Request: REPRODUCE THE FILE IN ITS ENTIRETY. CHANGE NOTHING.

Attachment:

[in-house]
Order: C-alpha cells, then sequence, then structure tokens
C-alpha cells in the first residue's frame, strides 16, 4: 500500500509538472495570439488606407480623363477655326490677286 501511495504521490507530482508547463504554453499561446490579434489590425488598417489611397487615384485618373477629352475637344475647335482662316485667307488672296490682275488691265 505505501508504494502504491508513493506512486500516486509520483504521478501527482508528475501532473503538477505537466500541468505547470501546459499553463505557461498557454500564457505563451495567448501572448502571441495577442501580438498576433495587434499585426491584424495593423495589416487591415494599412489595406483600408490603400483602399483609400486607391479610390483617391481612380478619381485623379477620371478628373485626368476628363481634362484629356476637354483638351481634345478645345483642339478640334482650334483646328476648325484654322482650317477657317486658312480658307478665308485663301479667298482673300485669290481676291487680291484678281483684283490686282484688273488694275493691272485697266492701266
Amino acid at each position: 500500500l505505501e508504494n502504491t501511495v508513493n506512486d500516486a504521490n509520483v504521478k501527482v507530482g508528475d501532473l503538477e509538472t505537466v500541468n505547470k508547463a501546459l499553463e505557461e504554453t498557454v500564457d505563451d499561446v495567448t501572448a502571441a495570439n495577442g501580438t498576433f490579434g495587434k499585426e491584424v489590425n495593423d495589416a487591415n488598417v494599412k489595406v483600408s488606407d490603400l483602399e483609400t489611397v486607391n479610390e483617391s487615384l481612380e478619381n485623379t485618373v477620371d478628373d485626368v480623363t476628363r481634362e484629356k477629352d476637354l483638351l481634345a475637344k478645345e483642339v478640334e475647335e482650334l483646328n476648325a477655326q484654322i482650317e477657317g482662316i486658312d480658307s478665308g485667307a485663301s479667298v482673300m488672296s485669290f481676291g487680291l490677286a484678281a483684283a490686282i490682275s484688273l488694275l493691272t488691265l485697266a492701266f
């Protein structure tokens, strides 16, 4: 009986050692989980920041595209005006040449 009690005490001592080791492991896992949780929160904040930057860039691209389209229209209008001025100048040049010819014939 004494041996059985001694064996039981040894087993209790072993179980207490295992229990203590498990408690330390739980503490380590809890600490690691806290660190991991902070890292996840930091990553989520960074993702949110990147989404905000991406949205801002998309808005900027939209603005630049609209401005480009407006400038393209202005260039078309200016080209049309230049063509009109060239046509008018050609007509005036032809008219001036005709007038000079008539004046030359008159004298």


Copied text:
[in-house]
Order: C-alpha cells, then sequence, then structure tokens
C-alpha cells in the first residue's frame, strides 16, 4: 500500500509538472495570439488606407480623363477655326490677286 501511495504521490507530482508547463504554453499561446490579434489590425488598417489611397487615384485618373477629352475637344475647335482662316485667307488672296490682275488691265 505505501508504494502504491508513493506512486500516486509520483504521478501527482508528475501532473503538477505537466500541468505547470501546459499553463505557461498557454500564457505563451495567448501572448502571441495577442501580438498576433495587434499585426491584424495593423495589416487591415494599412489595406483600408490603400483602399483609400486607391479610390483617391481612380478619381485623379477620371478628373485626368476628363481634362484629356476637354483638351481634345478645345483642339478640334482650334483646328476648325484654322482650317477657317486658312480658307478665308485663301479667298482673300485669290481676291487680291484678281483684283490686282484688273488694275493691272485697266492701266
Amino acid at each position: 500500500l505505501e508504494n502504491t501511495v508513493n506512486d500516486a504521490n509520483v504521478k501527482v507530482g508528475d501532473l503538477e509538472t505537466v500541468n505547470k508547463a501546459l499553463e505557461e504554453t498557454v500564457d505563451d499561446v495567448t501572448a502571441a495570439n495577442g501580438t498576433f490579434g495587434k499585426e491584424v489590425n495593423d495589416a487591415n488598417v494599412k489595406v483600408s488606407d490603400l483602399e483609400t489611397v486607391n479610390e483617391s487615384l481612380e478619381n485623379t485618373v477620371d478628373d485626368v480623363t476628363r481634362e484629356k477629352d476637354l483638351l481634345a475637344k478645345e483642339v478640334e475647335e482650334l483646328n476648325a477655326q484654322i482650317e477657317g482662316i486658312d480658307s478665308g485667307a485663301s479667298v482673300m488672296s485669290f481676291g487680291l490677286a484678281a483684283a490686282i490682275s484688273l488694275l493691272t488691265l485697266a492701266f
């Protein structure tokens, strides 16, 4: 009986050692989980920041595209005006040449 009690005490001592080791492991896992949780929160904040930057860039691209389209229209209008001025100048040049010819014939 004494041996059985001694064996039981040894087993209790072993179980207490295992229990203590498990408690330390739980503490380590809890600490690691806290660190991991902070890292996840930091990553989520960074993702949110990147989404905000991406949205801002998309808005900027939209603005630049609209401005480009407006400038393209202005260039078309200016080209049309230049063509009109060239046509008018050609007509005036032809008219001036005709007038000079008539004046030359008159004298």